Movie Review: Hancock

Studio: Sony

Release date: July 2, 2008

Cast: Will Smith, Jason Bateman, Charlize Theron

Cookouts, American flags, daytime drinking and Will Smith

movies; is it July 4th already? This year, The Fresh Prince’s annual blockbuster comes in

the form of Hancock, a super-hero

film of sorts that puts a realistic twist on the classic Superman story by, as

characters repeatedly point out, making him an a**hole.

John Hancock (Smith) literally wakes up one day as an

amnesiac with super-strength and the ability to fly. When a couple of guys who

are up to no good start making trouble in his neighborhood, Hancock jumps in to

play hero. But his decision is made mostly because he’s got nothing

better to do with himself.

He resents that people don’t welcome his “help,” and the

isolation he feels turns him into a depressed, incompetent alcoholic. His work

gets sloppy (usually making things worse) and the public turns on him. Eventually, Hancock happens to save the life of a publicist

(Jason Bateman) who decides to help the bedraggled super-hobo refine his image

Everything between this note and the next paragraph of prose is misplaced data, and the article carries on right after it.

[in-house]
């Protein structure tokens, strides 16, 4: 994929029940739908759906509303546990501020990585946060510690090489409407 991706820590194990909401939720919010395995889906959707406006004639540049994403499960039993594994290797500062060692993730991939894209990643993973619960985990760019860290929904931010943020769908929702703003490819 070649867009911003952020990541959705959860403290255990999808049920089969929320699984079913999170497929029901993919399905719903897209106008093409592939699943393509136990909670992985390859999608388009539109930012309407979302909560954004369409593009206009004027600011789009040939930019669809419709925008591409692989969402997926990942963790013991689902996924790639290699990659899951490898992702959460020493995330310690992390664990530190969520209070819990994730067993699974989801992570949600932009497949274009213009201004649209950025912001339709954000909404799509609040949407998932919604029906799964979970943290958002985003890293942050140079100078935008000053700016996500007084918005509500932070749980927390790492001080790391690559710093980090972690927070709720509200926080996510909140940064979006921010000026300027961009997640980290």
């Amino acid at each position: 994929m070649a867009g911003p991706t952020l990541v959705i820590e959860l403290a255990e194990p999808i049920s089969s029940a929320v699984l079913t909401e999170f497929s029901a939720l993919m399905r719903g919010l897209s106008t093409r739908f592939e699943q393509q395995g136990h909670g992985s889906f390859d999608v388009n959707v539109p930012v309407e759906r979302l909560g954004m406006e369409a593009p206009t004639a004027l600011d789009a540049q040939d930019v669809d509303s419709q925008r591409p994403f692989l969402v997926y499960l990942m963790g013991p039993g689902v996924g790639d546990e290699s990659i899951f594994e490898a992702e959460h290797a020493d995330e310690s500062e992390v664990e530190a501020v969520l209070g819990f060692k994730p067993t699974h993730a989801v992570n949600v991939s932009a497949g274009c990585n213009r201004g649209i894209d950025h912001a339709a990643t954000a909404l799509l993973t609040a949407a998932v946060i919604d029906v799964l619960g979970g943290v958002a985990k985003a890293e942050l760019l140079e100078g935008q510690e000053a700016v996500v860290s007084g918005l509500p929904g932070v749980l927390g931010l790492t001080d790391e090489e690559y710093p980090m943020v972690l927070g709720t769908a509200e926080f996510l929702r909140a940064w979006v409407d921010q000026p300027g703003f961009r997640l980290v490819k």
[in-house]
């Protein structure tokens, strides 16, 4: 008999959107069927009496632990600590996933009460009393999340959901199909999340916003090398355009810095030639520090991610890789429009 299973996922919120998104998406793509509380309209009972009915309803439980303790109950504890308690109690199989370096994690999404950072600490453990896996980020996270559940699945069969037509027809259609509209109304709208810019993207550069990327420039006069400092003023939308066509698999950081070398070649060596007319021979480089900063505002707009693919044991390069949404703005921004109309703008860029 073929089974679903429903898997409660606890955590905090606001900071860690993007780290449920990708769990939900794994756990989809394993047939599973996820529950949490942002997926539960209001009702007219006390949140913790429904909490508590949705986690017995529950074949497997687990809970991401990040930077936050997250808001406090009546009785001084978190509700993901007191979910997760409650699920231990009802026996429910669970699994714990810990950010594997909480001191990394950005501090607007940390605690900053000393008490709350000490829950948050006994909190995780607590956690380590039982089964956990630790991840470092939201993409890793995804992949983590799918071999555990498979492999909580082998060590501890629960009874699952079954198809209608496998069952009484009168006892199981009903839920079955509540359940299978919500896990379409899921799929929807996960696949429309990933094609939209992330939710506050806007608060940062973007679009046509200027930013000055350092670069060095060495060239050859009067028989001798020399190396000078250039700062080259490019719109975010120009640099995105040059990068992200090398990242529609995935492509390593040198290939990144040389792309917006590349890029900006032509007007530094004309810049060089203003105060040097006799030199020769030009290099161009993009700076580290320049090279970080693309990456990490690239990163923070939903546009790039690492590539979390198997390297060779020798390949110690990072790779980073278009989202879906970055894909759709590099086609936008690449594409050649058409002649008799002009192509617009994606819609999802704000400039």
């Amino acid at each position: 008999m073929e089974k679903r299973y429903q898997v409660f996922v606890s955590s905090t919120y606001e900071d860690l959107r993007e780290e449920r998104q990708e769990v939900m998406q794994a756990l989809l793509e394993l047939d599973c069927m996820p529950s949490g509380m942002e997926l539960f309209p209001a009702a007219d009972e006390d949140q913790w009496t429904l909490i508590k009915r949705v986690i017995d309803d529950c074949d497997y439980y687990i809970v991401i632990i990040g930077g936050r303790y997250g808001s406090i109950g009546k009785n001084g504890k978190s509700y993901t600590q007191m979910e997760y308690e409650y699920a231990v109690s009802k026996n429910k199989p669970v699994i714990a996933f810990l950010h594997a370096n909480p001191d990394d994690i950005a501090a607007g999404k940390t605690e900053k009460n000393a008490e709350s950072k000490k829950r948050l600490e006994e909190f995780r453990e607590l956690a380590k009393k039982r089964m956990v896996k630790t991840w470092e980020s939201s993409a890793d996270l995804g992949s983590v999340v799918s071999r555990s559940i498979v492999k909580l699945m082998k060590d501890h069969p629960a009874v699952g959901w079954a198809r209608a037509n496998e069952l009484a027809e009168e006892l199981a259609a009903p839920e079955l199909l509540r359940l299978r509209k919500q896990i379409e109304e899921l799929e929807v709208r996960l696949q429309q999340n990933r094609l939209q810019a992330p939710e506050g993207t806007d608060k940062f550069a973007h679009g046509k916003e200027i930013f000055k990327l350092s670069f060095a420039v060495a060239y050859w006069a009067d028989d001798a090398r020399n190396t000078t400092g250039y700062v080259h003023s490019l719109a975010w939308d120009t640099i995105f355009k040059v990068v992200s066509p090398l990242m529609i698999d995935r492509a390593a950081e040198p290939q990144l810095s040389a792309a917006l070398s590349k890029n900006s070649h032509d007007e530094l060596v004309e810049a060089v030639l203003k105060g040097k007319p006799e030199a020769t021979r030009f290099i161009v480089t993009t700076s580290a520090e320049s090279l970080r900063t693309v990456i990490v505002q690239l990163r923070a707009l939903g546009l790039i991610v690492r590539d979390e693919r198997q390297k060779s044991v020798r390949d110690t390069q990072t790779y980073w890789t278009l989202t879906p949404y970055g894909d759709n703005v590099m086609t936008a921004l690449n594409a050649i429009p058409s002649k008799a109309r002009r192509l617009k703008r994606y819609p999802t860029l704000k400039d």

- in hopes that maybe people will learn to like him.

This is the movie you’ll pay to see based on the

commercials, and for a while, that’s what you’ll get. Hancock is a deliberately

unlikable cross between Kanye West, Lindsay Lohan and Wolverine. To keep things

from getting too dark, Bateman (the film’s true MVP) provides the all-important

comic relief, and while the portrayal of Hancock’s depression gets a bit hammy

at times, it generally feels appropriate.

Everything works fairly well for the half-hour or so that

the film sticks to this formula, but then… things change. An explanation of

Hancock’s origin is naturally attempted, but is done so with a poorly executed

plot twist that completely changes the tone of the film.

Too many ideas are forced into the plot’s resolution and

rather than a well-crafted build, we’re tossed a curveball to give the film an

excuse to continue for another 45 minutes. The eventual reveal of Hancock’s

origin is disappointingly thin, and only further paints the story into a


Ultimately, Hancock is

over-ambitious and doesn’t really work past its own premise. Calling it a

failure would be inaccurate, but the second half of the film is more like the

first’s shoddy sequel - both over simplified and needlessly complex at the same


“The comic-book was better” is a commonplace complaint,

and while Hancock isn’t based on a comic, the book would’ve been better if it existed. As a 92-minute film however, Hancock is (at best) two thirds of a

good movie. Save it for a Sunday afternoon on cable.